The press works, as long as the other team isn't ready for it. The idea of a full-court press is to force the opponent into a rushed and frenetic game and get them out of their routine. A team that's ready for it, though, and has skilled and disciplined players, won't get rattled by the press, and can pick the press apart for lots of easy baskets. You can use the full-court press to rattle a superior team that isn't expecting it, but if they know it's coming, there are a lot of ways that pressure defense can fall apart — missed traps in the back court lead to two- or three-on-one breaks, over-aggressive defense leads to fouls, etc. The teams that have won titles using pressure basketball have also had lots of talent, because you need something to fall back on if the press doesn't work.

Like Chad, it's stuff like this that makes me wonder about Gladwell.  He's an engaging writer and he picks interesting subjects, but there are really only two alternatives here.  Either (a) he wrote this piece without bothering to learn enough about basketball to understand why the press isn't used much above the kiddie league level or (b) he knew the answer but chose not to share it with his readers because it would wreck his story.  Unfortunately, I suspect the answer is (b).  He seems like a guy who sometimes decides not to let the facts get in his way once he's settled on a good narrative.

Plus, as Chad says, Gladwell seems oddly insensitive to the criticism that "playing '40 Minutes of Hell' is kind of a dick move in a league of twelve-year-old girls."  But, really, it is.  The coach who did this isn't a brilliant innovator, he's kind of a dick.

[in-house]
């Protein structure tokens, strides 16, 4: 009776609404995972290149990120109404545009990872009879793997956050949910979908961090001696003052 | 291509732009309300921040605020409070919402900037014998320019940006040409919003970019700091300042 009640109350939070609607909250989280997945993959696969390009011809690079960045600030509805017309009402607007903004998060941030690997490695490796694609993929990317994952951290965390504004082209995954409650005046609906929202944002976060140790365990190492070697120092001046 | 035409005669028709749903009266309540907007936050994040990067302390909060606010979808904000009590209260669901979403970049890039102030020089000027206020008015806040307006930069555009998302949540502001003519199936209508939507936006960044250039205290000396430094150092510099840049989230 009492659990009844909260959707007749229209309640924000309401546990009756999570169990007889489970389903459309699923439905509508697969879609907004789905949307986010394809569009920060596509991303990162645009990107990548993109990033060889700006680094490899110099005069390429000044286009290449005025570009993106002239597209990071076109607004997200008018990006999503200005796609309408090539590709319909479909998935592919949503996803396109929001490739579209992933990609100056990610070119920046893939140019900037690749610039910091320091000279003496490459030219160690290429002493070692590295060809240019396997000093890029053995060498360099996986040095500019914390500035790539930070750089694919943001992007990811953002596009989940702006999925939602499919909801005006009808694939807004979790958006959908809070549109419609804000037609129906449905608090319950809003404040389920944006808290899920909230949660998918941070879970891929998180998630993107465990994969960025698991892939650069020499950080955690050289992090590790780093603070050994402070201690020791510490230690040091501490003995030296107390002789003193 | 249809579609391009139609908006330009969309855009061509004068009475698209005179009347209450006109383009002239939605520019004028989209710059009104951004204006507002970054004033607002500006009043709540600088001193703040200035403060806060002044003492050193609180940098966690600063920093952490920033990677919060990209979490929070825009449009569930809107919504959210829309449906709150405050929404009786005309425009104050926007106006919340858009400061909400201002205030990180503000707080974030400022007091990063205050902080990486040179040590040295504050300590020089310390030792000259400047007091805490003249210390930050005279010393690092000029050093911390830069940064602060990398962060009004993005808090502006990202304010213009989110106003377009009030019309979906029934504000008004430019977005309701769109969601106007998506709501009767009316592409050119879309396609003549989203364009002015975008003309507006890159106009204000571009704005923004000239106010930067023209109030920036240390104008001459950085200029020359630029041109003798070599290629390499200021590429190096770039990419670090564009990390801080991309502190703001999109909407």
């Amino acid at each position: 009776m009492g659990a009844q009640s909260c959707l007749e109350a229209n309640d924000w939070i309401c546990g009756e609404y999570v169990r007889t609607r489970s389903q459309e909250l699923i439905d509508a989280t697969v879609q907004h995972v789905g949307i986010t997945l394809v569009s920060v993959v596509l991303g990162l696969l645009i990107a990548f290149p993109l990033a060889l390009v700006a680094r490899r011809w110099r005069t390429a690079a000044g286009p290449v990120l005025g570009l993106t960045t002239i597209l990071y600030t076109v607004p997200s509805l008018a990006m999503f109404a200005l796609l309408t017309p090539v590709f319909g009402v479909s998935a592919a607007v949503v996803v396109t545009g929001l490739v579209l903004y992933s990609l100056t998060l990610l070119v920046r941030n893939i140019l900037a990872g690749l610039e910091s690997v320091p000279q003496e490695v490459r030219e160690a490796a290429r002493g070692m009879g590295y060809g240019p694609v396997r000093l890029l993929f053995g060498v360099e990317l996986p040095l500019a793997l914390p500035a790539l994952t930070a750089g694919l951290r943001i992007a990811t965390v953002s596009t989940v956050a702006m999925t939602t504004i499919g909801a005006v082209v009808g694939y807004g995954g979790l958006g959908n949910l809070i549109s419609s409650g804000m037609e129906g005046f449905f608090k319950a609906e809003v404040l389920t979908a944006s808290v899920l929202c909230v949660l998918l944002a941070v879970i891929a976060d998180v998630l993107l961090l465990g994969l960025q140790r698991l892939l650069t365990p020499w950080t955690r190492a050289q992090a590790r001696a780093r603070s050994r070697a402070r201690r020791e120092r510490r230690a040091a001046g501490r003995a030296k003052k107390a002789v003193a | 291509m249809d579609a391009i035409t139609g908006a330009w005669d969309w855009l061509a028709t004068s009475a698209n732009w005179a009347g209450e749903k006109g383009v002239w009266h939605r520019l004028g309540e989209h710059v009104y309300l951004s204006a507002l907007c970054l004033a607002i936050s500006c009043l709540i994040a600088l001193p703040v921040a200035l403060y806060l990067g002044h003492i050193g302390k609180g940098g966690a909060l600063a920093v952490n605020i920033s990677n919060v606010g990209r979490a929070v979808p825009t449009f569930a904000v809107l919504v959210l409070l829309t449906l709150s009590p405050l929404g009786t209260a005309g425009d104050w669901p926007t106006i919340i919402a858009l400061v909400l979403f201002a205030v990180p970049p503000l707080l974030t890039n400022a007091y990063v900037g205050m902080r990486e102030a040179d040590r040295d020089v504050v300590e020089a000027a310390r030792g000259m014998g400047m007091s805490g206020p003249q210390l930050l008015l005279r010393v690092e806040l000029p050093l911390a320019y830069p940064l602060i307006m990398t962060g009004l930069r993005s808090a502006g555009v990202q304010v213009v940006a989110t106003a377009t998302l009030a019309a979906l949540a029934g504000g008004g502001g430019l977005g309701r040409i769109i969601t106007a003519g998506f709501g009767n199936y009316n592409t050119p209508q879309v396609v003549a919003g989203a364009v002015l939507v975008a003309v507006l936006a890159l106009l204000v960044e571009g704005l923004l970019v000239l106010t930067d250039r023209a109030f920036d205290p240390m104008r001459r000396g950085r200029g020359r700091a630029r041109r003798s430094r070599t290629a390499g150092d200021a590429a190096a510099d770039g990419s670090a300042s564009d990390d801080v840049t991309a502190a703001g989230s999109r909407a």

Taxing Carbon - Part 2

| Wed May 6, 2009 9:24 PM EDT

Yesterday, after reviewing the problems with a carbon tax, I asked why anyone would support going down that road vs. supporting a cap-and-trade plan.  Andrew Sullivan responds:

Because we actually believe that a carbon tax will bring green benefits without the kind of crude regulatory scheme that could stigmatize environmentalism for a long time? Because we think it will work better?

This deserves some unpacking.  For starters, you need to think about the kind of regulation and oversight that's required to reduce carbon emissions.  Take power plants, for example.  First you have to have technology in place to monitor carbon emissions from each plant, and then you have to have a regulatory bureaucracy in place to make sure the monitoring takes place properly.  That's a big job.  Once that's done and we know how much carbon is being emitted, plants have to either (a) pay a tax for each ton of carbon or (b) buy a permit for each ton of carbon.

The difference there is tiny.  You can pay the tax or you can buy permits on an electronic carbon exchange.  From the point of view of the plant, they each require about the same amount of work.

The carbon exchange itself, of course, does need to be set up and kept in operation by a government agency.  That's extra work compared to a tax, and it has to be done right.  Still, this is hardly untrod territory.  There are hundreds of electronic commodity exchanges around the world and we know how to set one up.  In fact, we've done it before for other cap-and-trade programs, and the operation of the exchange itself has never been that big a deal.